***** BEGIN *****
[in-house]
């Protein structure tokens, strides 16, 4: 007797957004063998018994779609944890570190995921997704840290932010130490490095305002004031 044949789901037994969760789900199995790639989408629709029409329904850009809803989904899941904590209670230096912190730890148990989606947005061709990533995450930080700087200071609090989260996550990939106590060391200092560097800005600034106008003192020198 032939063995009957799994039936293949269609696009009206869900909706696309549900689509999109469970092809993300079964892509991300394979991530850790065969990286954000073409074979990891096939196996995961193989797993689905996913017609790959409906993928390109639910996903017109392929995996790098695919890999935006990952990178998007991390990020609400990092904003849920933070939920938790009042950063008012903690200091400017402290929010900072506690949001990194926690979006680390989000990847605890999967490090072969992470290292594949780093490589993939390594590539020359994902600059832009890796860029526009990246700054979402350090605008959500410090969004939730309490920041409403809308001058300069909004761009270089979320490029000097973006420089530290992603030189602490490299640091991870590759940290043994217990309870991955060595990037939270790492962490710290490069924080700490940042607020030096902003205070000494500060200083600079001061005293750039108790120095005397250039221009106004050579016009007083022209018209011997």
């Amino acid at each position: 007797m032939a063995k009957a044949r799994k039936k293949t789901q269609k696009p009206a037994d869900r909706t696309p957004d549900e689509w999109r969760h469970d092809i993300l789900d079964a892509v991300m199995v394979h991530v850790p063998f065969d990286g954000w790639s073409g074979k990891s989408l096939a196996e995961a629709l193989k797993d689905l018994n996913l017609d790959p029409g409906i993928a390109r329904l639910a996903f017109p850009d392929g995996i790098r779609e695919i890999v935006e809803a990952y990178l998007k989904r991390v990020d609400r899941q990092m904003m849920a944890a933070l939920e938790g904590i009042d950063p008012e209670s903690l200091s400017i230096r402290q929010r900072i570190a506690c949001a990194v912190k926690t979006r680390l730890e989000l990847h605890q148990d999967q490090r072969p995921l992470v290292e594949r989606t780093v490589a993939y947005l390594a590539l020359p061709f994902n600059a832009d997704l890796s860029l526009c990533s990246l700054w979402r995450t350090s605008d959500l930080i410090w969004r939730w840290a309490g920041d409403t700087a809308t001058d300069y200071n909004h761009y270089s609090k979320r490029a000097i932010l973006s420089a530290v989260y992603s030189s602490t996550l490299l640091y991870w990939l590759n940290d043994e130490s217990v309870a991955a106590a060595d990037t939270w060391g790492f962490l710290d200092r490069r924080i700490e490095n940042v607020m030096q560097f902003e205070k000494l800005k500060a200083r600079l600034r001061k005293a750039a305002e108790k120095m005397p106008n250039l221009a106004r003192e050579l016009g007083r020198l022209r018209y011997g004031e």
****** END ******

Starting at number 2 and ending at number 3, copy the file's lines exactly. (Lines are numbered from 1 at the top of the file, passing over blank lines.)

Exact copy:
């Protein structure tokens, strides 16, 4: 007797957004063998018994779609944890570190995921997704840290932010130490490095305002004031 044949789901037994969760789900199995790639989408629709029409329904850009809803989904899941904590209670230096912190730890148990989606947005061709990533995450930080700087200071609090989260996550990939106590060391200092560097800005600034106008003192020198 032939063995009957799994039936293949269609696009009206869900909706696309549900689509999109469970092809993300079964892509991300394979991530850790065969990286954000073409074979990891096939196996995961193989797993689905996913017609790959409906993928390109639910996903017109392929995996790098695919890999935006990952990178998007991390990020609400990092904003849920933070939920938790009042950063008012903690200091400017402290929010900072506690949001990194926690979006680390989000990847605890999967490090072969992470290292594949780093490589993939390594590539020359994902600059832009890796860029526009990246700054979402350090605008959500410090969004939730309490920041409403809308001058300069909004761009270089979320490029000097973006420089530290992603030189602490490299640091991870590759940290043994217990309870991955060595990037939270790492962490710290490069924080700490940042607020030096902003205070000494500060200083600079001061005293750039108790120095005397250039221009106004050579016009007083022209018209011997």
């Amino acid at each position: 007797m032939a063995k009957a044949r799994k039936k293949t789901q269609k696009p009206a037994d869900r909706t696309p957004d549900e689509w999109r969760h469970d092809i993300l789900d079964a892509v991300m199995v394979h991530v850790p063998f065969d990286g954000w790639s073409g074979k990891s989408l096939a196996e995961a629709l193989k797993d689905l018994n996913l017609d790959p029409g409906i993928a390109r329904l639910a996903f017109p850009d392929g995996i790098r779609e695919i890999v935006e809803a990952y990178l998007k989904r991390v990020d609400r899941q990092m904003m849920a944890a933070l939920e938790g904590i009042d950063p008012e209670s903690l200091s400017i230096r402290q929010r900072i570190a506690c949001a990194v912190k926690t979006r680390l730890e989000l990847h605890q148990d999967q490090r072969p995921l992470v290292e594949r989606t780093v490589a993939y947005l390594a590539l020359p061709f994902n600059a832009d997704l890796s860029l526009c990533s990246l700054w979402r995450t350090s605008d959500l930080i410090w969004r939730w840290a309490g920041d409403t700087a809308t001058d300069y200071n909004h761009y270089s609090k979320r490029a000097i932010l973006s420089a530290v989260y992603s030189s602490t996550l490299l640091y991870w990939l590759n940290d043994e130490s217990v309870a991955a106590a060595d990037t939270w060391g790492f962490l710290d200092r490069r924080i700490e490095n940042v607020m030096q560097f902003e205070k000494l800005k500060a200083r600079l600034r001061k005293a750039a305002e108790k120095m005397p106008n250039l221009a106004r003192e050579l016009g007083r020198l022209r018209y011997g004031e």